- Canon 5D Mark III vs Leica X-U Typ 113
- Canon T4i vs Sony RX100 VII
- Canon T6s vs Sony RX100 VII
- Contax N Digital vs Leica X-U Typ 113
- Fujifilm GFX 50S vs Leica X-U Typ 113
- Leica X-U Typ 113 vs Nikon D5500
- Leica X-U Typ 113 vs Sony RX1R
- Olympus E-P2 vs Sony RX100 VII
- Olympus E-PL3 vs Sony RX100 VII
- Sony RX100 III vs Sony RX100 VII
- Sony RX100 V vs Sony RX100 VII
Specifications: Leica X-U Typ 113 vs Sony RX100 VII
Below is a side-by-side comparison of the specs of the two cameras to facilitate a quick review of their differences and common features.
|Camera Model||Leica X-U Typ 113||Sony RX100 VII|
|Camera Type||Fixed lens compact camera||Fixed lens compact camera|
|Camera Lens||35mm f/1.7||24-200mm f/2.8-4.5|
|Launch Date||January 2016||July 2019|
|Launch Price||USD 2,950||USD 1,199|
|Sensor Specs||Leica X-U Typ 113||Sony RX100 VII|
|Sensor Format||APS-C Sensor||1" Sensor|
|Sensor Size||23.6 x 15.7 mm||13.2 x 8.8 mm|
|Sensor Area||370.52 mm2||116.16 mm2|
|Sensor Diagonal||28.3 mm||15.9 mm|
|Sensor Resolution||16.1 Megapixels||20 Megapixels|
|Image Resolution||4928 x 3264 pixels||5472 x 3648 pixels|
|Pixel Pitch||4.80 μm||2.41 μm|
|Pixel Density||4.34 MP/cm2||17.18 MP/cm2|
|Moiré control||Anti-Alias filter||Anti-Alias filter|
|Movie Capability||1080/30p Video||4K/30p Video|
|ISO Setting||100 - 12,500 ISO||125 - 12,800 ISO|
|ISO Boost||no Enhancement||80 - 25,600 ISO|
|DXO Sensor Quality (score)||..||63|
|DXO Color Depth (bits)||..||21.8|
|DXO Dynamic Range (EV)||..||12.4|
|DXO Low Light (ISO)||..||418|
|Screen Specs||Leica X-U Typ 113||Sony RX100 VII|
|Viewfinder Type||Viewfinder optional||Electronic viewfinder|
|Viewfinder Field of View||100%|
|Viewfinder Resolution||2359k dots|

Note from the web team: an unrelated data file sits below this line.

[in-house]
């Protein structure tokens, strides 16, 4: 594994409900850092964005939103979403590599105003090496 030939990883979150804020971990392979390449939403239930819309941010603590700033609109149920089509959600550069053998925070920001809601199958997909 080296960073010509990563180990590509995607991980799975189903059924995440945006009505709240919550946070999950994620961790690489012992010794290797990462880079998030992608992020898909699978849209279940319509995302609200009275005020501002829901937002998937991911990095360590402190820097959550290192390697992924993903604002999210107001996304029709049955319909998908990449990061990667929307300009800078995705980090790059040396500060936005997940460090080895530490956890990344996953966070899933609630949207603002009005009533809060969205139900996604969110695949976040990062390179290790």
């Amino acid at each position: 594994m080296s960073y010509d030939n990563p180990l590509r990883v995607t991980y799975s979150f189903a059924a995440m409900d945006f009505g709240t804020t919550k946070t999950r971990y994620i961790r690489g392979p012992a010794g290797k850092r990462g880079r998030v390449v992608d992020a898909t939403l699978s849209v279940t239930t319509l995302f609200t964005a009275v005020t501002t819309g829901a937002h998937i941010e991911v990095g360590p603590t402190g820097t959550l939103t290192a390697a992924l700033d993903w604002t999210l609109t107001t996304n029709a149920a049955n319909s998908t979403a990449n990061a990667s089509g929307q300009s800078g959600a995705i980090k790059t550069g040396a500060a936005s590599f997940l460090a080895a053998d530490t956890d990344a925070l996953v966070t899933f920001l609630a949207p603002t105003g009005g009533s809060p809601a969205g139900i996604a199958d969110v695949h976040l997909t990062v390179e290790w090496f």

|LCD Framing||Live View||Live View|
|Rear LCD Size||3.0inch||3.0inch|
|LCD Resolution||920k dots||921k dots|
|LCD Attachment||Fixed screen||Tilting screen|
|Touch Input||no Touchscreen||Touchscreen|
|Shooting Specs||Leica X-U Typ 113||Sony RX100 VII|
|Focus System||Contrast-detect AF||On-Sensor Phase-detect|
|Manual Focusing Aid||no Peaking Feature||Focus Peaking|
|Max Shutter Speed (mechanical)||1/2000s||1/2000s|
|Continuous Shooting||5 shutter flaps/s||90 shutter flaps/s|
|Electronic Shutter||no E-Shutter||up to 1/32000s|
|Time-Lapse Photography||no Intervalometer||Intervalometer built-in|
|Fill Flash||Built-in Flash||Built-in Flash|
|Storage Medium||SDXC cards||MS or SDXC cards|
|Single or Dual Card Slots||Single card slot||Single card slot|
|UHS card support||UHS-I||UHS-I|
|Connectivity Specs||Leica X-U Typ 113||Sony RX100 VII|
|External Flash||Hotshoe||no Hotshoe|
|USB Connector||USB 2.0||USB 2.0|
|HDMI Port||no HDMI||micro HDMI|
|Microphone Port||no MIC socket||External MIC port|
|Wifi Support||no Wifi||Wifi built-in|
|Near-Field Communication||no NFC||NFC built-in|
|Bluetooth Support||no Bluetooth||Bluetooth built-in|
|Body Specs||Leica X-U Typ 113||Sony RX100 VII|
|Environmental Sealing||Waterproof body (3m)||not weather sealed|
|Battery Life (CIPA)||450 shots per charge||260 shots per charge|
|In-Camera Charging||no USB charging||USB charging|
140 x 79 x 88 mm
(5.5 x 3.1 x 3.5 in)
102 x 58 x 43 mm
(4.0 x 2.3 x 1.7 in)
|Camera Weight||635 g (22.4 oz)||302 g (10.7 oz)|